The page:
yet. In the painting about a buffalo’s last breath,
I am the dust matted on the lips. Kiss me, keep me
in your mouth, don’t let me dissolve into fact.

In the painting about a boy who writes, I am sorry we lost
the Civil War fifty times on the blackboard after school
in his deserted fifth grade class, I am the bone-white chalk,

I have always wanted to be someone’s defiled good buffalo.
In the painting the man tells the buffalo, Play dead,
I’ll get you out of this. In the defiled fifth-grade teacher’s

laminated copy of the painting, I am the racing pulse
of the boy getting his revenge when the teacher isn’t looking.
I am the time after we learned about the heroic Civil War,

on the playground when Day-Trion caught me alone
in the maze of trees and held me down with one hand,
kissed me with his tongue, licking my lip first, smoothing it

for his, my first kiss, on the ground, the leaves spreading
under us, black and wet. Deep in the animal-wrestled-down
part of me, the boy was bent like a tree over a maze

scribbling a hyphenated name in tiny scrawl in black ink
on a piece of paper, trying all hour during language arts
to get back to the maze when the teacher snatches up the paper,

his eyes widening at the darker revolt.
In the punishment, I was the blackboard, my body
lashed by loss and sorrow. I was the buffalo,

I wanted to lose the war; I wanted to stay black,
the filmy white chalk a sickness stretched over my skin.
In that America, I am always betraying the master.
We all went in a yellow school bus,
on a Tuesday. We sang the whole way up.
We tried to picture the bodies stacked three deep
on either side of that zigzag fence.
We tried to picture 23,000 of anything.
It wasn't that pretty. The dirt smelled like cats.
Nobody knew who the statues were. Where was
Stonewall Jackson? We wanted Stonewall on his horse.
The old cannons were puny. We asked about fireworks.
Our guide said that sometimes, the land still let go
of fragments from the war—a gold button, a bullet,
a tooth migrating to the surface. We searched around.
On the way back to the bus, a boy tripped me and I fell—
skidding hard along the ground, gravel lodging
in the skin of my palms. I cried the whole way home.
After a week, the rocks were gone.
My mother said our bodies could digest anything,
but that's a lie. Sometimes, at night, I feel
the battlefield moving inside of me.
Come up from the fields, father, here's a letter from our Pete,
And come to the front door, mother, here's
     a letter from thy dear son.

Lo, 'tis autumn,
Lo, where the trees, deeper green, yellower and redder,
Cool and sweeten Ohio's villages with leaves
     fluttering in the moderate wind,
Where apples ripe in the orchards hang and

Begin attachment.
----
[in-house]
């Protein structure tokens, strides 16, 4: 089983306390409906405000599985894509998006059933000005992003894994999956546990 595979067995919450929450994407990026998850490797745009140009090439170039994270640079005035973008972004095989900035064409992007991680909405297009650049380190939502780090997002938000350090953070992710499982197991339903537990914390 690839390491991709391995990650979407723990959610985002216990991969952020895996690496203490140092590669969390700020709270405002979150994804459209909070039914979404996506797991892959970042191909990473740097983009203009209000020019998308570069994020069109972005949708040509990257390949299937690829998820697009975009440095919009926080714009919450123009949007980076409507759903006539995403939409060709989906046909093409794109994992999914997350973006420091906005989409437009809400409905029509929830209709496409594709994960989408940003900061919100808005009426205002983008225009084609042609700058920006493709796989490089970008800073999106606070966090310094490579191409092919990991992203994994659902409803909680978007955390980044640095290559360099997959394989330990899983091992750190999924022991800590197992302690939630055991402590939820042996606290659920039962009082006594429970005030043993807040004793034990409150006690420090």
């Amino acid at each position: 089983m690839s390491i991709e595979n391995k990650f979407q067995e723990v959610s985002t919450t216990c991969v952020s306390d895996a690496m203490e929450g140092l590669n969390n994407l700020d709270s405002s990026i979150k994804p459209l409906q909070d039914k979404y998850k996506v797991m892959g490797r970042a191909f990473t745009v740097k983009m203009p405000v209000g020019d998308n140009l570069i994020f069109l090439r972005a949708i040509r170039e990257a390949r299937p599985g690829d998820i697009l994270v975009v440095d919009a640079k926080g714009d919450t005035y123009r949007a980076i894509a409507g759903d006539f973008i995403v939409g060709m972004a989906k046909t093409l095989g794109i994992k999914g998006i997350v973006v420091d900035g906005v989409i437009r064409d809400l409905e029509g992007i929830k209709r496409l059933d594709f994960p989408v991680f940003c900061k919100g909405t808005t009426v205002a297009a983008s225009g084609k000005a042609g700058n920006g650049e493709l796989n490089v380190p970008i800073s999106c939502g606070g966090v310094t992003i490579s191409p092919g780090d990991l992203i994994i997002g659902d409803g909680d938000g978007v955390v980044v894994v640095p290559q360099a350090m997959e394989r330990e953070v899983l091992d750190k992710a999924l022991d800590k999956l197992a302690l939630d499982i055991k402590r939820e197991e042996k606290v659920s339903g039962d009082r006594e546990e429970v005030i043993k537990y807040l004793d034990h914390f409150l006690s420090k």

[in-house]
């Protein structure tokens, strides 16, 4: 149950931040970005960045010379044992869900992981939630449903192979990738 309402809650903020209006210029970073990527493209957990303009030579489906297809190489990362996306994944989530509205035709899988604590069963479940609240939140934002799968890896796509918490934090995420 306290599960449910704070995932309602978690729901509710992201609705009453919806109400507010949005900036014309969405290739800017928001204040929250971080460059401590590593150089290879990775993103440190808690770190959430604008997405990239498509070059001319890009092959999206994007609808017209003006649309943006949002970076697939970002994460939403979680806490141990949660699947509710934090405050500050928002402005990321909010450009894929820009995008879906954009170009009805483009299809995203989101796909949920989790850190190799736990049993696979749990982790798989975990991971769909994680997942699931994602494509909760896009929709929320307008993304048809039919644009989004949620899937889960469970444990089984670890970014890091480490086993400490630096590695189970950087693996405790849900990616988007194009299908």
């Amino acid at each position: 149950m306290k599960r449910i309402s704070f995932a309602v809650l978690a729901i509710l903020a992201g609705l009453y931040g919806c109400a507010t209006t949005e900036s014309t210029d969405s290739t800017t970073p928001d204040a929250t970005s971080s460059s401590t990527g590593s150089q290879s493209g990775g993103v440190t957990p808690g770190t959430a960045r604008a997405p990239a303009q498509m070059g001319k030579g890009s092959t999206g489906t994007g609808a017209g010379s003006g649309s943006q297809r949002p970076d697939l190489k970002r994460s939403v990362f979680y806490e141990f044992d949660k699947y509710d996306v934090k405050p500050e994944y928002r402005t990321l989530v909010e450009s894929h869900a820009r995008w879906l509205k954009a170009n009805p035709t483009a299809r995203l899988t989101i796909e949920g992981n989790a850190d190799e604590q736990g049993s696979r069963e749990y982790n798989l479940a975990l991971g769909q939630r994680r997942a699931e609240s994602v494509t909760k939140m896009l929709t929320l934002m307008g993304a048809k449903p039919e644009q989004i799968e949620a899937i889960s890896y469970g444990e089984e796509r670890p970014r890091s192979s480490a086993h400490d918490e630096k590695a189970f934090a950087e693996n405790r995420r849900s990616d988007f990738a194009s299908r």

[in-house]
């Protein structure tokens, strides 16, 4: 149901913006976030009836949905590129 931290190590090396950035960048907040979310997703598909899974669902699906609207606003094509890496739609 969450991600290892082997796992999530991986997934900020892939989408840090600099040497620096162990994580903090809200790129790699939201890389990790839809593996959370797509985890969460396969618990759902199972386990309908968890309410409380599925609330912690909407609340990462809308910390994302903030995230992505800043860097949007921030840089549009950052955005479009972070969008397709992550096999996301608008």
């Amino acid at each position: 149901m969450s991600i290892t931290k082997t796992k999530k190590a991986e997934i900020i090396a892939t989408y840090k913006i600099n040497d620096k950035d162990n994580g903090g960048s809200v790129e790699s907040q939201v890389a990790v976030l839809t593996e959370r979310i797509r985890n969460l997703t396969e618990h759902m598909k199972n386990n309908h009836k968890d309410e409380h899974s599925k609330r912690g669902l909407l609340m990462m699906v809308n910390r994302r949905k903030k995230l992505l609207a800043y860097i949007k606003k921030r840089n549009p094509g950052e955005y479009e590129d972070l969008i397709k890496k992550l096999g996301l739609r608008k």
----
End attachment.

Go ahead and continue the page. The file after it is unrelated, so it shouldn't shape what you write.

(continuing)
grapes on the trellis'd vines,
(Smell you the smell of the grapes on the vines?
Smell you the buckwheat where the bees were lately buzzing?)
Above all, lo, the sky so calm, so transparent
     after the rain, and with wondrous clouds,
Below too, all calm, all vital and beautiful,
     and the farm prospers well.

Down in the fields all prospers well,
But now from the fields come, father, come
     at the daughter's call,
And come to the entry, mother, to the front door come right away.
Fast as she can she hurries, something ominous,
     her steps trembling,
She does not tarry to smooth her hair nor
     adjust her cap.

Open the envelope quickly,
0 this is not our son's writing, yet his name
     is sign'd,
0 a strange hand writes for our dear son,
     0 stricken mother's soul!
All swims before her eyes, flashes with black,
     she catches the main words only,
Sentences broken, gunshot wound in the breast,
     cavalry skirmish, taken to hospital,
At present low, but will soon be better.

Ah, now the single figure to me,
Amid all teeming and wealthy Ohio with all
     its cities and farms,
Sickly white in the face and dull in the head,
     very faint,
By the jamb of a door leans.

Grieve not so, dear mother (the just-grown
     daughter speaks through her sobs,
The little sisters huddle around speechless and
     dismay'd),
See, dearest mother, the letter says Pete will
     soon be better.

Alas, poor boy, he will never be better (nor maybe
     needs to be better, that brave and simple soul),
While they stand at home at the door he is
     dead already,
The only son is dead.

But the mother needs to be better,
She with thin form presently drest in black,
By day her meals untouch'd, then at night
     fitfully sleeping, often waking,
In the midnight waking, weeping, longing with
     one deep longing,
0 that she might withdraw unnoticed, silent
     from life escape and withdraw,
To follow, to seek, to be with her dear dead
     son.
Come, stack arms, men! pile on the rails,
     Stir up the camp-fire bright;
No growling if the canteen fails,
     We'll make a roaring night.
Here Shenandoah brawls along,
There burly Blue Ridge echoes strong,
To swell the Brigade's rousing song
     Of "Stonewall Jackson's way." We see him now-the queer slouched hat
     Cocked o'er his eye askew;
The shrewd, dry smile; the speech so pat,
     So calm, so blunt, so true.
The "Blue-light Elder" knows em well;
Says he, "That's Banks-he's fond of shell;
Lord save his soul! we'll give him-" well!
     That's "Stonewall Jackson's way."

Silence! ground arms! kneel all! caps off
     Old Massa's goin' to pray.
Strangle the fool that dares to scoff
     Attention! it's his way.
Appealing from his native sod
In forma pauperis to God:
"Lay bare Thine arm; stretch forth Thy rod!
     Amen!"---That's "Stonewall's way."

He's in the saddle now. Fall in!
     Steady! the whole brigade!